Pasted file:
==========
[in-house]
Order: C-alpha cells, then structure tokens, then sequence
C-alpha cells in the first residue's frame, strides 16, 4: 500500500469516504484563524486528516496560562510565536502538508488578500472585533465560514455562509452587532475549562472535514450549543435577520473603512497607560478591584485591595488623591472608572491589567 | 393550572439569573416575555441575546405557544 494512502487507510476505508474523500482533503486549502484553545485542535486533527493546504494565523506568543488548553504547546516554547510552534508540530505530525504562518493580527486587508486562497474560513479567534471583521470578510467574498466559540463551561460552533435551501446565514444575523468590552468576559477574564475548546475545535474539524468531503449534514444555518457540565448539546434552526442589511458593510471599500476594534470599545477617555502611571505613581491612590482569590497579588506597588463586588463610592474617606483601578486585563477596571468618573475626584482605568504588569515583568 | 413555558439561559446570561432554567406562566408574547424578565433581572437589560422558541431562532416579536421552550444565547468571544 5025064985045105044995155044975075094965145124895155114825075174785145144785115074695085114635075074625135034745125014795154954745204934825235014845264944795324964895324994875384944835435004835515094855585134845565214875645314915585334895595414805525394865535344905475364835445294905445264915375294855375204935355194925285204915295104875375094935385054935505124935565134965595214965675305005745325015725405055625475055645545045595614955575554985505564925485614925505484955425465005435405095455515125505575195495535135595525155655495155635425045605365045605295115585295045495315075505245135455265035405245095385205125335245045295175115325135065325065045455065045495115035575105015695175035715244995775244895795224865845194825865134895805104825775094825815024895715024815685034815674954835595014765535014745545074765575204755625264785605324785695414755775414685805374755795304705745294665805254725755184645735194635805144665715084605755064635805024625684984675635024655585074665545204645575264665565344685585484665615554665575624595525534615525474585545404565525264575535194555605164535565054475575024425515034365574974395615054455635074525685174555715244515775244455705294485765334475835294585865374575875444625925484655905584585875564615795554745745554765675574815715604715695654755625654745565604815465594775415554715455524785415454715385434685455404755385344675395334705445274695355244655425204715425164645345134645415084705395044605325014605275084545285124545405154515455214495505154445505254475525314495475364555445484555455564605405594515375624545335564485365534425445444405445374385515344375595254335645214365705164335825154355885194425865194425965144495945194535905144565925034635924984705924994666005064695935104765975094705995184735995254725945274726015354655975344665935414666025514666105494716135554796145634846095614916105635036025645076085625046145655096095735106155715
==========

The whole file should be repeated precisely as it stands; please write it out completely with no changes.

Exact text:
[in-house]
Order: C-alpha cells, then structure tokens, then sequence
C-alpha cells in the first residue's frame, strides 16, 4: 500500500469516504484563524486528516496560562510565536502538508488578500472585533465560514455562509452587532475549562472535514450549543435577520473603512497607560478591584485591595488623591472608572491589567 | 393550572439569573416575555441575546405557544 494512502487507510476505508474523500482533503486549502484553545485542535486533527493546504494565523506568543488548553504547546516554547510552534508540530505530525504562518493580527486587508486562497474560513479567534471583521470578510467574498466559540463551561460552533435551501446565514444575523468590552468576559477574564475548546475545535474539524468531503449534514444555518457540565448539546434552526442589511458593510471599500476594534470599545477617555502611571505613581491612590482569590497579588506597588463586588463610592474617606483601578486585563477596571468618573475626584482605568504588569515583568 | 413555558439561559446570561432554567406562566408574547424578565433581572437589560422558541431562532416579536421552550444565547468571544 5025064985045105044995155044975075094965145124895155114825075174785145144785115074695085114635075074625135034745125014795154954745204934825235014845264944795324964895324994875384944835435004835515094855585134845565214875645314915585334895595414805525394865535344905475364835445294905445264915375294855375204935355194925285204915295104875375094935385054935505124935565134965595214965675305005745325015725405055625475055645545045595614955575554985505564925485614925505484955425465005435405095455515125505575195495535135595525155655495155635425045605365045605295115585295045495315075505245135455265035405245095385205125335245045295175115325135065325065045455065045495115035575105015695175035715244995775244895795224865845194825865134895805104825775094825815024895715024815685034815674954835595014765535014745545074765575204755625264785605324785695414755775414685805374755795304705745294665805254725755184645735194635805144665715084605755064635805024625684984675635024655585074665545204645575264665565344685585484665615554665575624595525534615525474585545404565525264575535194555605164535565054475575024425515034365574974395615054455635074525685174555715244515775244455705294485765334475835294585865374575875444625925484655905584585875564615795554745745554765675574815715604715695654755625654745565604815465594775415554715455524785415454715385434685455404755385344675395334705445274695355244655425204715425164645345134645415084705395044605325014605275084545285124545405154515455214495505154445505254475525314495475364555445484555455564605405594515375624545335564485365534425445444405445374385515344375595254335645214365705164335825154355885194425865194425965144495945194535905144565925034635924984705924994666005064695935104765975094705995184735995254725945274726015354655975344665935414666025514666105494716135554796145634846095614916105635036025645076085625046145655096095735106155715